What's It Gonna Take To Get Gary Kubiak Fired?
|Photo by Mark C. Austin|
What kind of world is this where continued failure is continuously rewarded with work? Well, it's Houston, the home (Houston Rockets excepted) of owners and fans who think that being mediocre is good enough to for a person to keep a job. And frankly, I'm disgusted.
Who cares if the Texans finished with a winning record for the first time in team history? That's not really something to be celebrating because it shows just how damn bad this team has been. And instead of celebrating, maybe the fans should be demanding the head of the head coach and the general manager who, despite having a kicker who couldn't hit the side of a barn while standing an inch away, refused to bring in any kickers during the regular season to compete for the job. Who knows, maybe instead of bitching about the Indianapolis Colts preventing Peyton Manning from falling prey to a Wes Welker-type injury in a meaningless game, the players should be bitching because their coach couldn't be bothered to get a kicker who might be able to actually make an important kick against the Colts.
I know, Kris Brown is an original Texan. But that's what's wrong with Gary Kubiak, Rick Smith, and Bob McNair. They care more about things like original Texans than they do about really winning football games. When Joe Montana was having trouble during the later stage of his career, Bill Walsh didn't stick with him because he'd won his first Super Bowl with Montana as his QB, he went with Steve Young because Young gave the 49ers the best chance to win the game. Do you really think Walsh would have kept letting Kris Brown trot out to miss PATs because he was an original player? Hell no. Walsh would have had John Carney in town as soon as the Saints decided to go with Garrett Hartley.
But forget about Kris Brown. Can anybody really tell me what it is that Kubiak has done to preserve his job? The running game is just as bad now as it was when Kubiak took over. The entire team is still prone to the kind of stupid penalties that you don't see teams like the Colts and Patriots making on a weekly basis. Kubiak still hasn't shown a complete understanding of clock management, game preparation, or player motivation. And he still doesn't quite seem to grasp that the best Texan on the field isn't Matt Schaub, it's Andre Johnson.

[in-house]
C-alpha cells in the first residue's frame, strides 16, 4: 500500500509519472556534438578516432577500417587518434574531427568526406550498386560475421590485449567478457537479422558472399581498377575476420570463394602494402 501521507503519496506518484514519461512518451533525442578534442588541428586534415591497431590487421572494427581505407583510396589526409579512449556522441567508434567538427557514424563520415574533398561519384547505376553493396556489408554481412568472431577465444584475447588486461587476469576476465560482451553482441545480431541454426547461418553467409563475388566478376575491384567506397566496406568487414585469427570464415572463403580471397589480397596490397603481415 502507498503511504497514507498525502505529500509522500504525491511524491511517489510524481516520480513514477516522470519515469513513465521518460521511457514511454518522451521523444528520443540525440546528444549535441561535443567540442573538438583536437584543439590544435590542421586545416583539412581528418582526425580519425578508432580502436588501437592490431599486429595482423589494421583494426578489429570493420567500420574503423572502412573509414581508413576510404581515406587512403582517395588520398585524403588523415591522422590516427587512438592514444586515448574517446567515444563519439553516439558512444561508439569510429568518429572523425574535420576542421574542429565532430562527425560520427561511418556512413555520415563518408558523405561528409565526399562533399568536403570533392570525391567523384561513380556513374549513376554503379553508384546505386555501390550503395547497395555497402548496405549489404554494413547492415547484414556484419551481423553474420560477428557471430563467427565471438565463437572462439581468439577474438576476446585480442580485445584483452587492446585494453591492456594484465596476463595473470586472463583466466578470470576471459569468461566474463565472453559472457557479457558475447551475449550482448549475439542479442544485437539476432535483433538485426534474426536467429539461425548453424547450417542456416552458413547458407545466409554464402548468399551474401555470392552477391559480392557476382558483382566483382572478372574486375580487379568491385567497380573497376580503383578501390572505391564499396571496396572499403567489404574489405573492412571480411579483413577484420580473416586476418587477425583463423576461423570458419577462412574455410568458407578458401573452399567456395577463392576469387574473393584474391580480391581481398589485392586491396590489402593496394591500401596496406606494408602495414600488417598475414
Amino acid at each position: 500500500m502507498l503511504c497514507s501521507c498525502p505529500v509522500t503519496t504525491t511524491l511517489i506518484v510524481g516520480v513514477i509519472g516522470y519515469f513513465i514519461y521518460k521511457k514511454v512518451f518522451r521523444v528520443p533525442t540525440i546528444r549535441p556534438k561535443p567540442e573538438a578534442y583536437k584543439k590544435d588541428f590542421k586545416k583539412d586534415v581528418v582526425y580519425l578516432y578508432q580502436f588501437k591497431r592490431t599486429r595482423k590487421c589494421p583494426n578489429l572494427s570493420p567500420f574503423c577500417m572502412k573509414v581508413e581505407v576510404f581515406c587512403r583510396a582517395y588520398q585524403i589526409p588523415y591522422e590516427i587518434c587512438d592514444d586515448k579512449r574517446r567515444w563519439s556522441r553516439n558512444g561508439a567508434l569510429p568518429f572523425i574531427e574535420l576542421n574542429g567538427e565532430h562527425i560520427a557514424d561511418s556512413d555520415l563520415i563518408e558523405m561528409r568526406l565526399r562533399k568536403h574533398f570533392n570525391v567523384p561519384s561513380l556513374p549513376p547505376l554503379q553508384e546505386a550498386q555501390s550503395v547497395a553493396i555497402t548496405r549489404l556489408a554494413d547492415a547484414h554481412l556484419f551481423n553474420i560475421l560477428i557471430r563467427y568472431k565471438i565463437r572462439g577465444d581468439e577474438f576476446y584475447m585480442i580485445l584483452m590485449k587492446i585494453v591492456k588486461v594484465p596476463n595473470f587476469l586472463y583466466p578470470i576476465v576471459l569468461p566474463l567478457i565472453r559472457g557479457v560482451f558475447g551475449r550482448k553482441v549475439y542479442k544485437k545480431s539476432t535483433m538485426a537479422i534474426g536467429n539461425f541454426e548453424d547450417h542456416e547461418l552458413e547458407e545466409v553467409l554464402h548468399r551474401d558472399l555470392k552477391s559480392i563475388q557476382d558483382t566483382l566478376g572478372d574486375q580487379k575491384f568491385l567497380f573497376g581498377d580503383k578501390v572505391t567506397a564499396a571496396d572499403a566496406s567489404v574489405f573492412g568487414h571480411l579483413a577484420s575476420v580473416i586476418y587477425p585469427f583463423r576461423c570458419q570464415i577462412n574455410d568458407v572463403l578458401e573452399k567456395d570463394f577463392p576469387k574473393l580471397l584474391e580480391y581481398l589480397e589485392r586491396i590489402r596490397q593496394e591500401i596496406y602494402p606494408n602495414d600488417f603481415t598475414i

Last month, the Houston Chronicle's Richard Justice trotted out a tired argument about how, after 60 games, Kubiak's record was about the same as the records after 60 games of Jimmy Johnson, Bill Belichick, and Jeff Fisher. So now I ask, is anybody going to trot the comparison of Kubiak to these guys after four full seasons? Well, I will. And let's see. Johnson had the Cowboys in the playoffs for the second straight season (they won the Super Bowl that year). Belichick had the Browns in the playoffs. And Fisher was getting his squad finally settled into Nashville and was getting ready to field a playoff team.
What do we have to show with Kubiak after four seasons? A team that has yet to reach the playoffs. A team that was 1-5 in division play -- and could easily have been 0-6. It's a team that played an easy schedule and struggled to win against some of the worst teams in football, and that next season will be playing the Colts, Jaguars and Titans twice each, the Jets, the Ravens, the Eagles, the Cowboys, the Chargers, the Giants, and the Broncos -- luckily, the NFL is going to let them play the Redskins and the Raiders. So just what is there to suggest that Kubiak will be able to make them a playoff team next year (I suppose that Texans fans can hope the NFL schedules the Colts for the last two games of the season and that, by then, the Colts have clinched a playoff berth and will be using the third-string QB).
So go ahead and throw the team a parade because they didn't suck as bad as they did last year. But maybe it's time for the fans to stop accepting mediocrity and force owners like McNair to actually care more about fielding a wining team than hugging original Texans like Kris Brown on the sidelines after they almost cost the team a game.